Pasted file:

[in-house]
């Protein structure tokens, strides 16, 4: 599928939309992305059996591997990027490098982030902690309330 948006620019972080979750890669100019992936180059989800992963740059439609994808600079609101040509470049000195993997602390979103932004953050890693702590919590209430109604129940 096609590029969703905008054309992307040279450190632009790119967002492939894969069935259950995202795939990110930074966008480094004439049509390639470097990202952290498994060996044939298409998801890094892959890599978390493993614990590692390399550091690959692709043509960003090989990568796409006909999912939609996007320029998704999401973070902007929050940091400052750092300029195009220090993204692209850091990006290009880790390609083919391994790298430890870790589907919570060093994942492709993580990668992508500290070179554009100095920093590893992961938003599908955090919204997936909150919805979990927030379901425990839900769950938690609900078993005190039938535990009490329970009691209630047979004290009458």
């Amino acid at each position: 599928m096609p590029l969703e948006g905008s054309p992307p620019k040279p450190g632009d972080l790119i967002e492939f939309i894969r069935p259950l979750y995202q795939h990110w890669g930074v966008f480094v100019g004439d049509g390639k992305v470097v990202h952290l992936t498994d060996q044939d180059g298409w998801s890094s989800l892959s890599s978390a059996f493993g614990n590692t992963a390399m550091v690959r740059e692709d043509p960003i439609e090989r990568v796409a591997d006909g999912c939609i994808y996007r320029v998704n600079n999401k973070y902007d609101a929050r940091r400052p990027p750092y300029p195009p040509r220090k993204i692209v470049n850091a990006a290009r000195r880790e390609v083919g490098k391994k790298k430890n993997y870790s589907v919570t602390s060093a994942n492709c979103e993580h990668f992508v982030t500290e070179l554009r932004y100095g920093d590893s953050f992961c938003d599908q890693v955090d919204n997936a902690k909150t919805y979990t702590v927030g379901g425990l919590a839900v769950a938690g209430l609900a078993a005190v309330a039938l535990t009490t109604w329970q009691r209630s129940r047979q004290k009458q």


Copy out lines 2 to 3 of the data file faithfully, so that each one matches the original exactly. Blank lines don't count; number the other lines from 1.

């Protein structure tokens, strides 16, 4: 599928939309992305059996591997990027490098982030902690309330 948006620019972080979750890669100019992936180059989800992963740059439609994808600079609101040509470049000195993997602390979103932004953050890693702590919590209430109604129940 096609590029969703905008054309992307040279450190632009790119967002492939894969069935259950995202795939990110930074966008480094004439049509390639470097990202952290498994060996044939298409998801890094892959890599978390493993614990590692390399550091690959692709043509960003090989990568796409006909999912939609996007320029998704999401973070902007929050940091400052750092300029195009220090993204692209850091990006290009880790390609083919391994790298430890870790589907919570060093994942492709993580990668992508500290070179554009100095920093590893992961938003599908955090919204997936909150919805979990927030379901425990839900769950938690609900078993005190039938535990009490329970009691209630047979004290009458």
């Amino acid at each position: 599928m096609p590029l969703e948006g905008s054309p992307p620019k040279p450190g632009d972080l790119i967002e492939f939309i894969r069935p259950l979750y995202q795939h990110w890669g930074v966008f480094v100019g004439d049509g390639k992305v470097v990202h952290l992936t498994d060996q044939d180059g298409w998801s890094s989800l892959s890599s978390a059996f493993g614990n590692t992963a390399m550091v690959r740059e692709d043509p960003i439609e090989r990568v796409a591997d006909g999912c939609i994808y996007r320029v998704n600079n999401k973070y902007d609101a929050r940091r400052p990027p750092y300029p195009p040509r220090k993204i692209v470049n850091a990006a290009r000195r880790e390609v083919g490098k391994k790298k430890n993997y870790s589907v919570t602390s060093a994942n492709c979103e993580h990668f992508v982030t500290e070179l554009r932004y100095g920093d590893s953050f992961c938003d599908q890693v955090d919204n997936a902690k909150t919805y979990t702590v927030g379901g425990l919590a839900v769950a938690g209430l609900a078993a005190v309330a039938l535990t009490t109604w329970q009691r209630s129940r047979q004290k009458q």